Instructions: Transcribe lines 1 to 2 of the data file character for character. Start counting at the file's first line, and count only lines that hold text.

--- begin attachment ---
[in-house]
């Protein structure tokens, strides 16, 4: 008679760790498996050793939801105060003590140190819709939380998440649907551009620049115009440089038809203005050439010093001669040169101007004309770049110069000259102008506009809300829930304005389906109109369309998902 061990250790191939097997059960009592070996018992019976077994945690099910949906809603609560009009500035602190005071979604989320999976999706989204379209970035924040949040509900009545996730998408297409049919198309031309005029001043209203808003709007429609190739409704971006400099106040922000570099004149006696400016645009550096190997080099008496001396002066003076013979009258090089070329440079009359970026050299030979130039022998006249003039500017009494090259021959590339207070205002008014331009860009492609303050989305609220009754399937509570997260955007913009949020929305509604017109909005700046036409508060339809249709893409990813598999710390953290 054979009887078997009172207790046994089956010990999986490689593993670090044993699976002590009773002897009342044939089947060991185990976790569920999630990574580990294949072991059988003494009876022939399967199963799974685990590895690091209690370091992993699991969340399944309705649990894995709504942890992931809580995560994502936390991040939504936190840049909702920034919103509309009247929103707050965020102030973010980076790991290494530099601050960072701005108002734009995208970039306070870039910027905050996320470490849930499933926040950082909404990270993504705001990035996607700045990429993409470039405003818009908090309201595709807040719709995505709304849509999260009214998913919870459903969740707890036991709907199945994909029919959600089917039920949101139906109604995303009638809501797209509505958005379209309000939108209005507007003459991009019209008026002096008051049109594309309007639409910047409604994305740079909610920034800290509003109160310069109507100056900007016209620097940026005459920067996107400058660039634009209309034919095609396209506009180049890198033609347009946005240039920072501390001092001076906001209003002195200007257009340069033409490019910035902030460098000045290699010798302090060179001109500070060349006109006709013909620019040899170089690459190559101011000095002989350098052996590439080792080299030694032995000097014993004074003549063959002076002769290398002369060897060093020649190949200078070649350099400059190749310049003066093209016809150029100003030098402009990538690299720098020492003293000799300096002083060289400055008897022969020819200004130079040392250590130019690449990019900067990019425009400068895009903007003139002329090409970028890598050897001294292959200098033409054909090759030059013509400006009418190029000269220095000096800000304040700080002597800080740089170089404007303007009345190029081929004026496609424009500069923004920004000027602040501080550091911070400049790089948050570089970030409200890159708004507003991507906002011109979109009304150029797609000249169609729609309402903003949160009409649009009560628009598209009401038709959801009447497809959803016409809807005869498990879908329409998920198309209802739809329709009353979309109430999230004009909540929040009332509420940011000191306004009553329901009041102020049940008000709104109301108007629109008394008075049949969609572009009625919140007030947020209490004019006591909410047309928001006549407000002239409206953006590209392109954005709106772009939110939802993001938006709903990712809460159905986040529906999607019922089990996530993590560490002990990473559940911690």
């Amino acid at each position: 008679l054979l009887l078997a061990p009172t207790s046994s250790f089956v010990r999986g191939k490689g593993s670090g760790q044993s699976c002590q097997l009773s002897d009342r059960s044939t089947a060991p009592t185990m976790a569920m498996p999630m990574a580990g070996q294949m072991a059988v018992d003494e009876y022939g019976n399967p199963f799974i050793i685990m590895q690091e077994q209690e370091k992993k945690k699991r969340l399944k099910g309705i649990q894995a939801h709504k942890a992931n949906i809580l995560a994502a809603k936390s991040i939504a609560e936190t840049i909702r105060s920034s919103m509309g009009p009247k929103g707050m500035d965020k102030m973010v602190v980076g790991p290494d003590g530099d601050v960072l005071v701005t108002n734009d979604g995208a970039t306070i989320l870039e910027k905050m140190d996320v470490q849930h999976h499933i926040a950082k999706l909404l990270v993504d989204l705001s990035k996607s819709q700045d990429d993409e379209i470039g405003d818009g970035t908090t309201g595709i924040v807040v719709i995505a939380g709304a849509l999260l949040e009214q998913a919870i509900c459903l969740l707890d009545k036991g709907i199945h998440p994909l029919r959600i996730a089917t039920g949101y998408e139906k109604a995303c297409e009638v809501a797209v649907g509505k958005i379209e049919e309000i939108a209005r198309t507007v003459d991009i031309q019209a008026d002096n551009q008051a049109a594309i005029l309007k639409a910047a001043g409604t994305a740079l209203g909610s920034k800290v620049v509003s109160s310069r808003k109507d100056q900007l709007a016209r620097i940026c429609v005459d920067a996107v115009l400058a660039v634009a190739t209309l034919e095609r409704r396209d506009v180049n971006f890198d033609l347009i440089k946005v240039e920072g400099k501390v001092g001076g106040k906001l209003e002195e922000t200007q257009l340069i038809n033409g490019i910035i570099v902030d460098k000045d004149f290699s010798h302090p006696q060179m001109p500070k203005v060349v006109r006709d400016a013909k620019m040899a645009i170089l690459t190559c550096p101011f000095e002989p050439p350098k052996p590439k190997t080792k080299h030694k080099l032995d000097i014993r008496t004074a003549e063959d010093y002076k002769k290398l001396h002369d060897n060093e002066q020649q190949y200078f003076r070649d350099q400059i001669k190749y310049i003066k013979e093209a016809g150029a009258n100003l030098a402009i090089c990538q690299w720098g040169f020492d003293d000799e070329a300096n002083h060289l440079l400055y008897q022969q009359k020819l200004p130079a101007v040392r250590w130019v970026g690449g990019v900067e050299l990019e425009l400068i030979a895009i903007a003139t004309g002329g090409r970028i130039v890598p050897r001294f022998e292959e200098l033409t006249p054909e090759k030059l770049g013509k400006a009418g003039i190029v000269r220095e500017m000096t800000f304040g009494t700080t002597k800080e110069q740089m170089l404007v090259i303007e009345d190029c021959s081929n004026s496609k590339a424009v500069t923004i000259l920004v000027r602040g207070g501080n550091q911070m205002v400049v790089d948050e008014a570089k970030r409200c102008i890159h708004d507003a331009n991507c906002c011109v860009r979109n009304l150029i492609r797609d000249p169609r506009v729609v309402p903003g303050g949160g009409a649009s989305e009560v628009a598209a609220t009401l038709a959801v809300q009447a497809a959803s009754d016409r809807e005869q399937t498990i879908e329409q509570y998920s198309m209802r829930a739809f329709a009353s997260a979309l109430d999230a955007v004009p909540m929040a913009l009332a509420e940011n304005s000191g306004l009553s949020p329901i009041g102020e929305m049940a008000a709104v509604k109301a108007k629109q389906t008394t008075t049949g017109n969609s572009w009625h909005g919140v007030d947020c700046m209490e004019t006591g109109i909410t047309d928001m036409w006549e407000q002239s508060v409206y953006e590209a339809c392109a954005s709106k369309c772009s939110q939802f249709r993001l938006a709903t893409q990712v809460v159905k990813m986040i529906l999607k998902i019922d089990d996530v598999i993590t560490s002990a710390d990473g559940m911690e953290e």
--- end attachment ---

[in-house]
């Protein structure tokens, strides 16, 4: 008679760790498996050793939801105060003590140190819709939380998440649907551009620049115009440089038809203005050439010093001669040169101007004309770049110069000259102008506009809300829930304005389906109109369309998902 061990250790191939097997059960009592070996018992019976077994945690099910949906809603609560009009500035602190005071979604989320999976999706989204379209970035924040949040509900009545996730998408297409049919198309031309005029001043209203808003709007429609190739409704971006400099106040922000570099004149006696400016645009550096190997080099008496001396002066003076013979009258090089070329440079009359970026050299030979130039022998006249003039500017009494090259021959590339207070205002008014331009860009492609303050989305609220009754399937509570997260955007913009949020929305509604017109909005700046036409508060339809249709893409990813598999710390953290 054979009887078997009172207790046994089956010990999986490689593993670090044993699976002590009773002897009342044939089947060991185990976790569920999630990574580990294949072991059988003494009876022939399967199963799974685990590895690091209690370091992993699991969340399944309705649990894995709504942890992931809580995560994502936390991040939504936190840049909702920034919103509309009247929103707050965020102030973010980076790991290494530099601050960072701005108002734009995208970039306070870039910027905050996320470490849930499933926040950082909404990270993504705001990035996607700045990429993409470039405003818009908090309201595709807040719709995505709304849509999260009214998913919870459903969740707890036991709907199945994909029919959600089917039920949101139906109604995303009638809501797209509505958005379209309000939108209005507007003459991009019209008026002096008051049109594309309007639409910047409604994305740079909610920034800290509003109160310069109507100056900007016209620097940026005459920067996107400058660039634009209309034919095609396209506009180049890198033609347009946005240039920072501390001092001076906001209003002195200007257009340069033409490019910035902030460098000045290699010798302090060179001109500070060349006109006709013909620019040899170089690459190559101011000095002989350098052996590439080792080299030694032995000097014993004074003549063959002076002769290398002369060897060093020649190949200078070649350099400059190749310049003066093209016809150029100003030098402009990538690299720098020492003293000799300096002083060289400055008897022969020819200004130079040392250590130019690449990019900067990019425009400068895009903007003139002329090409970028890598050897001294292959200098033409054909090759030059013509400006009418190029000269220095000096800000304040700080002597800080740089170089404007303007009345190029081929004026496609424009500069923004920004000027602040501080550091911070400049790089948050570089970030409200890159708004507003991507906002011109979109009304150029797609000249169609729609309402903003949160009409649009009560628009598209009401038709959801009447497809959803016409809807005869498990879908329409998920198309209802739809329709009353979309109430999230004009909540929040009332509420940011000191306004009553329901009041102020049940008000709104109301108007629109008394008075049949969609572009009625919140007030947020209490004019006591909410047309928001006549407000002239409206953006590209392109954005709106772009939110939802993001938006709903990712809460159905986040529906999607019922089990996530993590560490002990990473559940911690």